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While discussing the small oscillations of particles about a stable equilibrium, Landau writes

Where q is the generalized co-ordinate.

Section 21, Volume 1

1. How do you know such a polynomial expansion for q is allowed? How do you know it exists? After all, this is any old U with its first derivative 0 at q

2. Why does the co-efficient of [tex]\dot{q}^{2}[/tex] have to be a function of q? I thought it'd be a constant.

...The potential U(q) for small deviations can be expressed as a polynomial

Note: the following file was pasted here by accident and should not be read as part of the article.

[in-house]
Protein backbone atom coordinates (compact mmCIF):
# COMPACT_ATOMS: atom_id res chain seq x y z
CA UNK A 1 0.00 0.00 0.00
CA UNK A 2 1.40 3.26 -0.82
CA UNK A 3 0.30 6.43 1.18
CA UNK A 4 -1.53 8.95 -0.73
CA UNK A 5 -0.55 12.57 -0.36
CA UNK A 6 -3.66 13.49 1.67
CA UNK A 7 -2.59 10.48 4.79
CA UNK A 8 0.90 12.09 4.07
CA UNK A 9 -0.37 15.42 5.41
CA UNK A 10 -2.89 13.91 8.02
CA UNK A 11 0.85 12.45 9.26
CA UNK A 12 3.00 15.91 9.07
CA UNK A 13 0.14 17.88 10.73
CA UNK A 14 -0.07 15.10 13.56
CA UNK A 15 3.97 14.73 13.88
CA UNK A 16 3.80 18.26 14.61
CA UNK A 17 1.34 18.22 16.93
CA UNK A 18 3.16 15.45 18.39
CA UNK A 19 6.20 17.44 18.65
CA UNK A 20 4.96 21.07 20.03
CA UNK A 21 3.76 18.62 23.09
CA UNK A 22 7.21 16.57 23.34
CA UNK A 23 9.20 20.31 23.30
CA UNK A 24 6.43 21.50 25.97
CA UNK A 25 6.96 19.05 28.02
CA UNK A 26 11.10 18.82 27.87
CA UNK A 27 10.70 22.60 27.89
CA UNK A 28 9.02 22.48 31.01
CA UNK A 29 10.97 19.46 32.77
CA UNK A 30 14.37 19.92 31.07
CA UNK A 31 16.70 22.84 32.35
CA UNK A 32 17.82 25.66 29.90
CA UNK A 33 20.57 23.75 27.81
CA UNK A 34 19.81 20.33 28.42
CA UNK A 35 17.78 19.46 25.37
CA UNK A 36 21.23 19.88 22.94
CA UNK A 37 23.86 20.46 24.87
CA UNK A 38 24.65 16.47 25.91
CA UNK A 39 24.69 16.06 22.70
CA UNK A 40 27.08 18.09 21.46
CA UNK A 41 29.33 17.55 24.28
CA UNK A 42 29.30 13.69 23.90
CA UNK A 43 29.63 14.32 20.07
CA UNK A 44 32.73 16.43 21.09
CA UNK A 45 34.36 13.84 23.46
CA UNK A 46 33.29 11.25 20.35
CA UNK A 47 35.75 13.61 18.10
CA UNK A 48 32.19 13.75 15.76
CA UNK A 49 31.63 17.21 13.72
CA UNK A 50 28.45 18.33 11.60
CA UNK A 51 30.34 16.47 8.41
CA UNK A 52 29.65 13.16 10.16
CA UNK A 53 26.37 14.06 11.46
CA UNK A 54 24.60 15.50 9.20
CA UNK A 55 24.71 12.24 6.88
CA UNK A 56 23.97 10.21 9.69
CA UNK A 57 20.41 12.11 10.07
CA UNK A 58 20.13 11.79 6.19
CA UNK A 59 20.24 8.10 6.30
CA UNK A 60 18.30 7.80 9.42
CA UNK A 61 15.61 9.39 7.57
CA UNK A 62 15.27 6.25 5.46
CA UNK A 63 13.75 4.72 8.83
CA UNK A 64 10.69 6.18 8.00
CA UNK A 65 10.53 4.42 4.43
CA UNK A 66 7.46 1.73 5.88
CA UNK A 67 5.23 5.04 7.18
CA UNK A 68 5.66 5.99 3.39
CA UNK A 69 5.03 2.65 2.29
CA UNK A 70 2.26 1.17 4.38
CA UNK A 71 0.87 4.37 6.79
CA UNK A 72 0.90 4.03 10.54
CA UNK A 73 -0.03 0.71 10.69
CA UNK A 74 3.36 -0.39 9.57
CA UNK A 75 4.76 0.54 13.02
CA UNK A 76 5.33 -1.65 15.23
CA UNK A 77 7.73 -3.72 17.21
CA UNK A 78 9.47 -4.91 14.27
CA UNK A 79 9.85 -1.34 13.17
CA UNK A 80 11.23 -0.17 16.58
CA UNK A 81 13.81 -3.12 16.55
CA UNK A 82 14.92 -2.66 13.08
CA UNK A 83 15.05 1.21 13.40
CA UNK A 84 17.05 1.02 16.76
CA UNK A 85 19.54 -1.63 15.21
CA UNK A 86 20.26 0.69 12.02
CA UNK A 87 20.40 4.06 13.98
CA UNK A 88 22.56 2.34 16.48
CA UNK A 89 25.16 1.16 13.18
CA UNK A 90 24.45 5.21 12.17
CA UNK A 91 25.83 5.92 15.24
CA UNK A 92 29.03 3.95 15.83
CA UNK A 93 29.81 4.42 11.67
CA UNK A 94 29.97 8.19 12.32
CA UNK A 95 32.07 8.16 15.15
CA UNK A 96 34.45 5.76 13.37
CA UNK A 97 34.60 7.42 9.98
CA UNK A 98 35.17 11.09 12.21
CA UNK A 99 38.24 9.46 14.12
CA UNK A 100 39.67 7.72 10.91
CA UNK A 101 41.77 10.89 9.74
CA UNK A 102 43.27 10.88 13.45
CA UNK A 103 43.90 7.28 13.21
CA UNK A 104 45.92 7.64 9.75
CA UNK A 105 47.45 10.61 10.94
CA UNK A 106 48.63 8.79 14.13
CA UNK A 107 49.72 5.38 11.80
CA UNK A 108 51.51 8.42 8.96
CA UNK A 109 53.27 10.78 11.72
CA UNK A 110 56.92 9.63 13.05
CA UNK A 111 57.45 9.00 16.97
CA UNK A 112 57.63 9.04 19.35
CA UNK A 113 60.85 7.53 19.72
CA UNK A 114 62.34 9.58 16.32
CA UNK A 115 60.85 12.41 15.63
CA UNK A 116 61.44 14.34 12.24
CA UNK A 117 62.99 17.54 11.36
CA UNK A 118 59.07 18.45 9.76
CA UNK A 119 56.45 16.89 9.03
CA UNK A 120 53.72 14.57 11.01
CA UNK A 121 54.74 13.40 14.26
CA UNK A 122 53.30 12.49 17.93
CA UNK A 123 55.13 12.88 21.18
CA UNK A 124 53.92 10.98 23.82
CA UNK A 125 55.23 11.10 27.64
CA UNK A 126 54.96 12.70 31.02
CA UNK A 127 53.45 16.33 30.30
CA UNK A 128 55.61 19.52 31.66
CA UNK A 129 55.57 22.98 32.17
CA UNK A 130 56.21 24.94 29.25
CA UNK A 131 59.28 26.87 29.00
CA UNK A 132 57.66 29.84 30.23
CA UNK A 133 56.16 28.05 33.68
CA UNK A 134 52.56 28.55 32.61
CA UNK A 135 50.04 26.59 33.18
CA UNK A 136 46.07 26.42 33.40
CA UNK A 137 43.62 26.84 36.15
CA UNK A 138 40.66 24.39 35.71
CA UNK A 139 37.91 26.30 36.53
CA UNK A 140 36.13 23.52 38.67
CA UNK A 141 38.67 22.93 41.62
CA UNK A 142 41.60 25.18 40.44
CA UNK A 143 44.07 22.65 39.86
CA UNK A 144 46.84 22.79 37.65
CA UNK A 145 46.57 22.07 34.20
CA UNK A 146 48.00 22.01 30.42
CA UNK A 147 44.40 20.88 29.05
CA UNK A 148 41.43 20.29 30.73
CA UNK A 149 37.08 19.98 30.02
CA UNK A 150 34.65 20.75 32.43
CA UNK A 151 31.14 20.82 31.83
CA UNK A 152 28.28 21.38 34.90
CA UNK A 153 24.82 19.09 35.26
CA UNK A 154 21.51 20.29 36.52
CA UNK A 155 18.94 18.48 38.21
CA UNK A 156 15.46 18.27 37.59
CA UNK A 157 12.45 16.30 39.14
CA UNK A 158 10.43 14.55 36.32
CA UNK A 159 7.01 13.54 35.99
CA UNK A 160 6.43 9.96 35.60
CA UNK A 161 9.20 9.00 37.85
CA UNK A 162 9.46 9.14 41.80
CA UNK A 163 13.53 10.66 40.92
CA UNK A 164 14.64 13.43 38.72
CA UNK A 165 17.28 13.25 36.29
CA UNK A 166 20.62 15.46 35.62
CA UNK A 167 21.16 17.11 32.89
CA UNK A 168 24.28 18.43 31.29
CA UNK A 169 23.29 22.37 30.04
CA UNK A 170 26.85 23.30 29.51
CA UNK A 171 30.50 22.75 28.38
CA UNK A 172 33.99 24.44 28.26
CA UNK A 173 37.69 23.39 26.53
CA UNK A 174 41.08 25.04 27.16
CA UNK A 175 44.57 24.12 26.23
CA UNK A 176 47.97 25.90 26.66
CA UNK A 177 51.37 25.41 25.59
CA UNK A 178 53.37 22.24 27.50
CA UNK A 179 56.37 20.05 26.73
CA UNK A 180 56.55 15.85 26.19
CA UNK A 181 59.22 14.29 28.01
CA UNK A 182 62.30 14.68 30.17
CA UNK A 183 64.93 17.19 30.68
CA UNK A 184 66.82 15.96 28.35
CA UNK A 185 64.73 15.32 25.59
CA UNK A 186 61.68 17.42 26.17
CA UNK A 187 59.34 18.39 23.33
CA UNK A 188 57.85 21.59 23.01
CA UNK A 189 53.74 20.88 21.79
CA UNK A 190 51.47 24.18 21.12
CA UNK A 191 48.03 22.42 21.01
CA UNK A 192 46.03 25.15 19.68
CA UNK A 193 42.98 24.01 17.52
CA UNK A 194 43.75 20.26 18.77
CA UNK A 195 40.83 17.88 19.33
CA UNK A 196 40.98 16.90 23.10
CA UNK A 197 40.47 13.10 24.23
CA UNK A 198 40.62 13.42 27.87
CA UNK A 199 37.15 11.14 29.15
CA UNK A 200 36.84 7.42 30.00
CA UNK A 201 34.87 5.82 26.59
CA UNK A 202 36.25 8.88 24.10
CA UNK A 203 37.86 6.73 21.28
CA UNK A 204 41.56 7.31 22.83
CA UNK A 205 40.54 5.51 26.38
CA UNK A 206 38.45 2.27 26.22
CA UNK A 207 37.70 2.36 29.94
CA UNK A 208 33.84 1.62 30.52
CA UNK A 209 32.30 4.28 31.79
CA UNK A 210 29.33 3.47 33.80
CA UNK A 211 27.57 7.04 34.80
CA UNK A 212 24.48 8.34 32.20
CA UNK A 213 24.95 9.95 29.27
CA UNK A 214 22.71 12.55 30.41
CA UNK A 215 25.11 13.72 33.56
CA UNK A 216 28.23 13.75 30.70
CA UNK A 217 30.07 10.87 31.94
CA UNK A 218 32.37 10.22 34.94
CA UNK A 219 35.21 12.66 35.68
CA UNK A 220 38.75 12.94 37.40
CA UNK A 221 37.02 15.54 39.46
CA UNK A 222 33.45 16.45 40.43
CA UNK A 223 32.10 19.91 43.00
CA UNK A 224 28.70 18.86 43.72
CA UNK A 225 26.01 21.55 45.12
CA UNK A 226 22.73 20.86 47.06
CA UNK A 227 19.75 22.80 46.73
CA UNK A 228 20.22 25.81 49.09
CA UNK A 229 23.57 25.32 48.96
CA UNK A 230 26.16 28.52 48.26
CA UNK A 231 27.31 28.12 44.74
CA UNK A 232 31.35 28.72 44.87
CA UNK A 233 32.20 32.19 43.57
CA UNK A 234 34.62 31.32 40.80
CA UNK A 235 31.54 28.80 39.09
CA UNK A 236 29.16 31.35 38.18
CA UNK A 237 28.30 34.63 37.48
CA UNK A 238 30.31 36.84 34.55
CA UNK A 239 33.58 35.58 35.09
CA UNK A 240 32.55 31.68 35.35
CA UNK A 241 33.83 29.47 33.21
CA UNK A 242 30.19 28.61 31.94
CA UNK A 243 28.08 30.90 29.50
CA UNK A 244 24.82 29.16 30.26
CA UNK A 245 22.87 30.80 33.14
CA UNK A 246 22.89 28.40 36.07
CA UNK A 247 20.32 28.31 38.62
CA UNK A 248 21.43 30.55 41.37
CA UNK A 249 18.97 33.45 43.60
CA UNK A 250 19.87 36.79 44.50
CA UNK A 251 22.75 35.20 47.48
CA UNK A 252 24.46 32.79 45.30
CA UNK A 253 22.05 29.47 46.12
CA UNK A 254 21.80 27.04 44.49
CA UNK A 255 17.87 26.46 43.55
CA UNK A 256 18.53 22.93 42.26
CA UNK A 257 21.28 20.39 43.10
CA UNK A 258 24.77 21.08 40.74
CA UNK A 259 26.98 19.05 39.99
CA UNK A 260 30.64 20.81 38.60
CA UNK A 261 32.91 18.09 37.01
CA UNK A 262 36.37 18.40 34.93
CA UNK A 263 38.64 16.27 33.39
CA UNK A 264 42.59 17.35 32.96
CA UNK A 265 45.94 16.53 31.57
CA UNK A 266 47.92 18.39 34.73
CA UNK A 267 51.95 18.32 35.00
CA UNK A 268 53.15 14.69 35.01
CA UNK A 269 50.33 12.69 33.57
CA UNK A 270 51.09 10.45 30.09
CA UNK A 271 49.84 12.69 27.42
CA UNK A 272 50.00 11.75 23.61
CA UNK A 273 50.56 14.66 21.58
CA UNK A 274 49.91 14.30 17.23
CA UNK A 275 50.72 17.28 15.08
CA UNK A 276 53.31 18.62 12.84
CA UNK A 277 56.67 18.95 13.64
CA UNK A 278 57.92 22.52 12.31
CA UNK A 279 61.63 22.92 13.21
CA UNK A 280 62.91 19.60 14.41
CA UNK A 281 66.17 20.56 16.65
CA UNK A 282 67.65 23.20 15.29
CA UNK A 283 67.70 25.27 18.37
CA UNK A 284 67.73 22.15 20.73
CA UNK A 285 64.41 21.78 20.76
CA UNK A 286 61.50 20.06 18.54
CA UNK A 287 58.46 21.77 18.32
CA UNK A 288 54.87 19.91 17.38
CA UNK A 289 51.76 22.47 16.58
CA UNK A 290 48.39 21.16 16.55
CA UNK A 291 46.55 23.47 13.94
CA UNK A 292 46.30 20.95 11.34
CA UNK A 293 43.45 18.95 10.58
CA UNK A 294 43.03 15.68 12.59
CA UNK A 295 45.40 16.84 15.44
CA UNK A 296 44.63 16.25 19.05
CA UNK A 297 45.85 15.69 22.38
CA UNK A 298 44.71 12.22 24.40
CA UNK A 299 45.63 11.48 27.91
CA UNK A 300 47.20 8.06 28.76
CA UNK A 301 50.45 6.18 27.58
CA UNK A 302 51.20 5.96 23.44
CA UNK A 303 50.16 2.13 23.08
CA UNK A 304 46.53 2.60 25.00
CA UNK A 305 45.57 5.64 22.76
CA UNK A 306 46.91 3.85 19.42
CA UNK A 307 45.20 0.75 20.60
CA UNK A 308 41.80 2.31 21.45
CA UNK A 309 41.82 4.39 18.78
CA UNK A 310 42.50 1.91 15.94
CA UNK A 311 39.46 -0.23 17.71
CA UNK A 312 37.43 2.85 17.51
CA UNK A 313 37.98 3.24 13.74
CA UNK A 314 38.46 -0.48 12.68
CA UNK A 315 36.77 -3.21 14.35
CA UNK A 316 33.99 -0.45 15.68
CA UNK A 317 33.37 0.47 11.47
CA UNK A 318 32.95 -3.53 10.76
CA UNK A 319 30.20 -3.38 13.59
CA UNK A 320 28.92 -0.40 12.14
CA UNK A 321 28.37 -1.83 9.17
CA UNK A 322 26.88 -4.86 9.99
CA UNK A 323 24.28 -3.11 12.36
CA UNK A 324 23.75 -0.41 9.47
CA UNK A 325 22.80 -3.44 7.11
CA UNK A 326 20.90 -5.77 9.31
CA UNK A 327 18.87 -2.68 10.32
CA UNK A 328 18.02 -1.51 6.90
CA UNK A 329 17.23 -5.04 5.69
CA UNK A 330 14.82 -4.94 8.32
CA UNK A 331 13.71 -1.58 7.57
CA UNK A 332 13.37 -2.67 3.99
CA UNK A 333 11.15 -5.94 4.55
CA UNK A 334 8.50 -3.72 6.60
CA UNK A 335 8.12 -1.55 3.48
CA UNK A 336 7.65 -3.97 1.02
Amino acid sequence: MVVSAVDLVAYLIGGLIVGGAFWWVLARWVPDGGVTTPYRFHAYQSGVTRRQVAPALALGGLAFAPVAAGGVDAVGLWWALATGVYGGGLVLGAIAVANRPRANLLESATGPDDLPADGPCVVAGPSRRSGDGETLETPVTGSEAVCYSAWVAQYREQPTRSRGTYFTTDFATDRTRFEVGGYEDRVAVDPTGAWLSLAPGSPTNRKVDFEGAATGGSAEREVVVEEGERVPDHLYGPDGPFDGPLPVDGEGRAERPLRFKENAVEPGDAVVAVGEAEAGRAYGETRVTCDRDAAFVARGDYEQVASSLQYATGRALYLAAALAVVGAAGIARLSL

[tex] U(q) - U(q_{0}) = \frac{1}{2}k(q - q_{0})^{2} [/tex]

...

The kinetic energy of a free particle in one dimension is generally of the form

[tex]\frac{1}{2}a(q)\dot{q}^{2}[/tex]

...

Where q is the generalized co-ordinate.

Section 21, Volume 1

1. How do you know such a polynomial expansion for q is allowed? How do you know it exists? After all, this is any old U with its first derivative 0 at q

_{0}.2. Why does the co-efficient of [tex]\dot{q}^{2}[/tex] have to be a function of q? I thought it'd be a constant.

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